The White House moved quickly to capitalize politically on the good will, emailing an extraordinary blast of supportive statements from elected officials, union leaders and interest groups within minutes after Obama spoke Thursday night.

On Friday, while the president pushed his American Jobs Act in Richmond, Va., his aides promoted targeted relief to Hispanics, teachers, police officers, construction workers, small businesses and others.

Administration officials said the plan would extend unemployment benefits and provide support for 1.4 million Blacks who have been unemployed six months or longer. It also would provide summer and subsidized jobs for youth, help boost the paychecks of 20 million Black workers through an extension and expansion of the payroll tax, and benefit, in some way, more than 100,000 Black-owned small businesses.

"With over 16 percent of African Americans out of work and over 1 million African Americans out of work over six months, I think the president believes this is a serious problem and the onus is on us to do everything we can to tackle this," Danielle Gray, deputy director of the National Economic Council, told reporters.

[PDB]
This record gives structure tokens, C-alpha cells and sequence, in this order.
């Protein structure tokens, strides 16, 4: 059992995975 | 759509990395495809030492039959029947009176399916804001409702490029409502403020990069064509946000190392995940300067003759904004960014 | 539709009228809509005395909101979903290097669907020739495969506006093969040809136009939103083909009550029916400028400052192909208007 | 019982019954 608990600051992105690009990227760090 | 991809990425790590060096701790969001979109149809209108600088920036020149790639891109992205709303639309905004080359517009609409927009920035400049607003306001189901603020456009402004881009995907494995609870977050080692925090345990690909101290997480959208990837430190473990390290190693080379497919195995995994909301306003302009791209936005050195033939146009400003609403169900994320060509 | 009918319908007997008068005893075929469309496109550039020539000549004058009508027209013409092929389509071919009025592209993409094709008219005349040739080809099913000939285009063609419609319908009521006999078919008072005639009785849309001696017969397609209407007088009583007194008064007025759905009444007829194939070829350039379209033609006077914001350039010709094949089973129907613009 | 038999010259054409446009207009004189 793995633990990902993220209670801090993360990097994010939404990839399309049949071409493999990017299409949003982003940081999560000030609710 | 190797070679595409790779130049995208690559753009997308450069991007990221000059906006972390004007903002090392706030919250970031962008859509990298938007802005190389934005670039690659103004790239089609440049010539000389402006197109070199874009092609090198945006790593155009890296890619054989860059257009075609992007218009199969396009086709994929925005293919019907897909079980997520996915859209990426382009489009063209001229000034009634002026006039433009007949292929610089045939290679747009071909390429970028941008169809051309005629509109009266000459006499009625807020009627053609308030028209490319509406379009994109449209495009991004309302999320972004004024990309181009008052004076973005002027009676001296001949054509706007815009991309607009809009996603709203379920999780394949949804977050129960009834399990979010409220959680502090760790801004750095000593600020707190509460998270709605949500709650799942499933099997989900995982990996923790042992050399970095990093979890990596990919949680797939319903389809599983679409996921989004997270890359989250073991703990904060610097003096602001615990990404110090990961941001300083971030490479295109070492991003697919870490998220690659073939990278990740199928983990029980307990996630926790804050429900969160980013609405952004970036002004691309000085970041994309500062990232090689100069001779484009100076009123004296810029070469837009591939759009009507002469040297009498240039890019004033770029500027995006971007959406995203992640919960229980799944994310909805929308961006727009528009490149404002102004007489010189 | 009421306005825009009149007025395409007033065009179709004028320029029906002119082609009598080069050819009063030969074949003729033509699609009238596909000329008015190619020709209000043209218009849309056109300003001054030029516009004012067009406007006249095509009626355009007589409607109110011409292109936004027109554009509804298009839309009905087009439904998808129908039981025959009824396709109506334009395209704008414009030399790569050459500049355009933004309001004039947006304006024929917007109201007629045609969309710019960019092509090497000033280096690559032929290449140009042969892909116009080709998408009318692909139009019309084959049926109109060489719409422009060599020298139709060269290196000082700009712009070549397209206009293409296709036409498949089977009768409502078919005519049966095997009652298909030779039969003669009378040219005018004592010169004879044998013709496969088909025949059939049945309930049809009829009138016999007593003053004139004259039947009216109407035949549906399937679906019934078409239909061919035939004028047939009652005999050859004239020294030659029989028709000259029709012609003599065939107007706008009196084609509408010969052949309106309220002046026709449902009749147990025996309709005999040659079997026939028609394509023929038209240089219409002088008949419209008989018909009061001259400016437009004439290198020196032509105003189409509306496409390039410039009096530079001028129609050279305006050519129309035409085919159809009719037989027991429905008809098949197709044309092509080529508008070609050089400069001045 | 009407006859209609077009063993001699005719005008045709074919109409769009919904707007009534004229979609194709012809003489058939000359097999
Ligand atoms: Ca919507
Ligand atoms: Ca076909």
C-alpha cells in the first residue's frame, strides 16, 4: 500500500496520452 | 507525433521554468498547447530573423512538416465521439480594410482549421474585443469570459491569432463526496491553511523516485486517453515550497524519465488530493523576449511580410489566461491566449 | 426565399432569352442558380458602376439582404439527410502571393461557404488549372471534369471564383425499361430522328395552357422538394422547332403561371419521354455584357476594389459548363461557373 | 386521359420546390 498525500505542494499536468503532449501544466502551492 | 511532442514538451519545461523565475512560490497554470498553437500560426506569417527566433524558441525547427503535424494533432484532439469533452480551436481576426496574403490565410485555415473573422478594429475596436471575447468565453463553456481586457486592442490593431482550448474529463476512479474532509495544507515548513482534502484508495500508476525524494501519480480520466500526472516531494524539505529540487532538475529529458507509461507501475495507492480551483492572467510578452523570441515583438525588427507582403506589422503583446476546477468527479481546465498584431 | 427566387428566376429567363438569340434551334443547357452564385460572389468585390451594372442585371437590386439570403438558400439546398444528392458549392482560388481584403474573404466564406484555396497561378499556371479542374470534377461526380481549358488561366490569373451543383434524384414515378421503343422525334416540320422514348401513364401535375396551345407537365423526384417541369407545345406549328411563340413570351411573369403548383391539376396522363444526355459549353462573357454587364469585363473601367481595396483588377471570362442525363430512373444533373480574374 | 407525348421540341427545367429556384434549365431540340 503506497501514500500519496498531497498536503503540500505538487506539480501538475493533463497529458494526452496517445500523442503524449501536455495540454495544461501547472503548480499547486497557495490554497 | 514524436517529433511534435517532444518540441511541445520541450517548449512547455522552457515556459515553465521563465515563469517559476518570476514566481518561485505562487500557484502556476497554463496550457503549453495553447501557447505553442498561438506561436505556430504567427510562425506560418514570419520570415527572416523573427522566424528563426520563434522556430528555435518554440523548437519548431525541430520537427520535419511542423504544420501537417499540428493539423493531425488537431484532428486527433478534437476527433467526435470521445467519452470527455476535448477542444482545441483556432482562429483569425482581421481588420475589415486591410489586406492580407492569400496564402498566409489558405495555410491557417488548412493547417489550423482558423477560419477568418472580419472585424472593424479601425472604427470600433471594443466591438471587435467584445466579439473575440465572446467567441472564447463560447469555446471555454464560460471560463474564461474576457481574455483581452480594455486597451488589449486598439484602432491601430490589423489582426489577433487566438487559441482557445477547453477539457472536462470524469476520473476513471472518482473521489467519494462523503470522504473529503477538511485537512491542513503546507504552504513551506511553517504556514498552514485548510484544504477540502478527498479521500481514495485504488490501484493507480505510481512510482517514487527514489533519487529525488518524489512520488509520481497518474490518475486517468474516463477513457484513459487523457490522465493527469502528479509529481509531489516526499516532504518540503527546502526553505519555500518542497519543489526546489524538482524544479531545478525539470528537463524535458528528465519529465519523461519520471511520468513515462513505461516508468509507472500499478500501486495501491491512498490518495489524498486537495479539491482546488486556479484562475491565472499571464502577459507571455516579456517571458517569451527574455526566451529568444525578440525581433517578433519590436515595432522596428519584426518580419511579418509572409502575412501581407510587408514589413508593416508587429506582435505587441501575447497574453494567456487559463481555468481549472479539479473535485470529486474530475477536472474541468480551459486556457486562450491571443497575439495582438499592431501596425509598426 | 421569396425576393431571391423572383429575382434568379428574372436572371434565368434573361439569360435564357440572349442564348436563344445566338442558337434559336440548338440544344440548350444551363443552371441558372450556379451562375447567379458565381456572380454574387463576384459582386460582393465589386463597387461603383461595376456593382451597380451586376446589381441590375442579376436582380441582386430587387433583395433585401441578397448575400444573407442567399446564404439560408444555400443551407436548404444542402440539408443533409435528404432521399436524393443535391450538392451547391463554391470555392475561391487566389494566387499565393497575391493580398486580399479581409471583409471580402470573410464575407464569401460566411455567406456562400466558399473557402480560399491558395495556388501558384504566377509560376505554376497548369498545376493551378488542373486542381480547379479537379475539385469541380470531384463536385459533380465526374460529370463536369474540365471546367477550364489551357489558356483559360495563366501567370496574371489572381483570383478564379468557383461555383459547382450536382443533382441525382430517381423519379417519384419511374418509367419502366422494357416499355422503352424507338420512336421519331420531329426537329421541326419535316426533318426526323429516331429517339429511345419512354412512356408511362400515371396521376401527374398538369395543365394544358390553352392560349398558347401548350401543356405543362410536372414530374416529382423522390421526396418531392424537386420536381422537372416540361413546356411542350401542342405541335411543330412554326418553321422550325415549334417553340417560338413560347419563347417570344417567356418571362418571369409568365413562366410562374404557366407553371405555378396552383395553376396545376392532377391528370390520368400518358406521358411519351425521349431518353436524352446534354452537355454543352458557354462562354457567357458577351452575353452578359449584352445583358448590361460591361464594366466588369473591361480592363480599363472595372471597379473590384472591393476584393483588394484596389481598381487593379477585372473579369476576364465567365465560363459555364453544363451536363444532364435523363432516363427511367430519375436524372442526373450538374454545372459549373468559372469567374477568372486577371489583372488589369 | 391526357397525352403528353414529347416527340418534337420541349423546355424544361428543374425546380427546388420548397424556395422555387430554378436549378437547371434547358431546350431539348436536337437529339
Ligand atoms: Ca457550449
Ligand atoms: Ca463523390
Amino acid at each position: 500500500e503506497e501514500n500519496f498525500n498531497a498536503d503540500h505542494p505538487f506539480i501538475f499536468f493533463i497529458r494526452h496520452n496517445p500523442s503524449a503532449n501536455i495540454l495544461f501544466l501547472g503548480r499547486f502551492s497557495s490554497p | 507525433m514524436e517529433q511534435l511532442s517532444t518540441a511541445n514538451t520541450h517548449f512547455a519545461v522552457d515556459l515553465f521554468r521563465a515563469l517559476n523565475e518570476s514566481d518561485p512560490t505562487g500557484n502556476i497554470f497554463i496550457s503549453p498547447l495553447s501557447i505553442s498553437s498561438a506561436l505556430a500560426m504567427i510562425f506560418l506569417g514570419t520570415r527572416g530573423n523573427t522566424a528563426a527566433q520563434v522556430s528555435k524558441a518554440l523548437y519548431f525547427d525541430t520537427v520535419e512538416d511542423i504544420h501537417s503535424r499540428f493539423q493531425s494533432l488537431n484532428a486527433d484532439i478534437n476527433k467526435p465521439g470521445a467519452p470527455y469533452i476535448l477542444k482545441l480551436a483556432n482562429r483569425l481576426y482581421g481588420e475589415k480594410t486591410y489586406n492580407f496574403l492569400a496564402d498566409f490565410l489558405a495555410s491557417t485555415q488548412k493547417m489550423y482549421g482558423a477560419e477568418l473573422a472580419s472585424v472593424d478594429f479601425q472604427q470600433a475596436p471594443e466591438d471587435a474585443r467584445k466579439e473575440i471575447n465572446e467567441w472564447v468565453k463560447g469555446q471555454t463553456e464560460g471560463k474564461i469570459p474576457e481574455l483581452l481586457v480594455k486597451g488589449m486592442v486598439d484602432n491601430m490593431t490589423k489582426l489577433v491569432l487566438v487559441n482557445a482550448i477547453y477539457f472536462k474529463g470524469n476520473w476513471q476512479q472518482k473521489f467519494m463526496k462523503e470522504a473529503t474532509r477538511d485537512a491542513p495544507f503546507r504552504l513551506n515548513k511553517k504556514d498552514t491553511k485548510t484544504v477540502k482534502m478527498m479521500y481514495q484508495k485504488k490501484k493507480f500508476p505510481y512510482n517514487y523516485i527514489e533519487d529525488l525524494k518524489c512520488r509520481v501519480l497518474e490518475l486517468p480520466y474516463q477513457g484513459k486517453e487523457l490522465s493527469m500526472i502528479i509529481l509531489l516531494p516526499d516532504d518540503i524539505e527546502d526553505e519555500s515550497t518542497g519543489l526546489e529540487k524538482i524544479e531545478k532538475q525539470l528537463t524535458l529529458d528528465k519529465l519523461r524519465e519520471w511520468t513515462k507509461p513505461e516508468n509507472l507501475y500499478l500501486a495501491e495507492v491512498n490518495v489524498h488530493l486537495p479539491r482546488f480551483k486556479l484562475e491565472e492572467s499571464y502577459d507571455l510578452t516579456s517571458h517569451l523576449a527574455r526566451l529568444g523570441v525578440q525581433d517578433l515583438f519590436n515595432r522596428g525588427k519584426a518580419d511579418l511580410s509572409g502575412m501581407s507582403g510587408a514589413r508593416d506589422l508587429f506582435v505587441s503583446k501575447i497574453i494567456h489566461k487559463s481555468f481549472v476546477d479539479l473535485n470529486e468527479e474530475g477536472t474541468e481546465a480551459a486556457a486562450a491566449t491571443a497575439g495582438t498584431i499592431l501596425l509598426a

White House adviser Valerie Jarrett promoted Obama's plan on Steve Harvey's syndicated morning radio show, saying it would help "every part of our country, but particularly those who are the most vulnerable, who have been struggling the hardest, who have been trying to make ends meet and all they need is a little help from their government."

A factor in the early enthusiasm in Obama's plan with blacks is that most accept that, as the country's first black president, there are limits to what he can do about their specific problems - especially as he heads into the 2012 campaign.

"Do I think he's doing everything he can? Yes, of course," said Tonia Thomas, 44, a divorced Atlanta mother who was unemployed for more than a year before taking a $30,000 pay cut to work as a hotel clerk. "A lot of what's going on is being used to exclude people of color in general. I don't know what he can do."

The president has to be careful in targeting his efforts, some say.

"The more he talks about race, the more votes he loses," said Randall Kennedy, author of a new book exploring racial politics and the Obama presidency. "Barack Obama had to overcome his Blackness to become president ... and he's going to have to overcome it to be re-elected."

Atlanta Mayor Kasim Reed, an Obama supporter who engaged in damage control for the president this week, said Black Americans "need to burst this false notion" that the president should put Black unemployment on par with overall unemployment.

"If leaders in our community want to push him to lay out a Black agenda, I believe that will end up disserving the Black community and help elect people who certainly don't have a past history about caring about the interests of the African American community," Reed said after Obama's speech. "This debate is weakening the president and puts him in a political position where he has to do something to confirm his Blackness."

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Follow Errin Haines at http://www.twitter.com/emarvelous

Associated Press writer Suzanne Gamboa reported from Washington.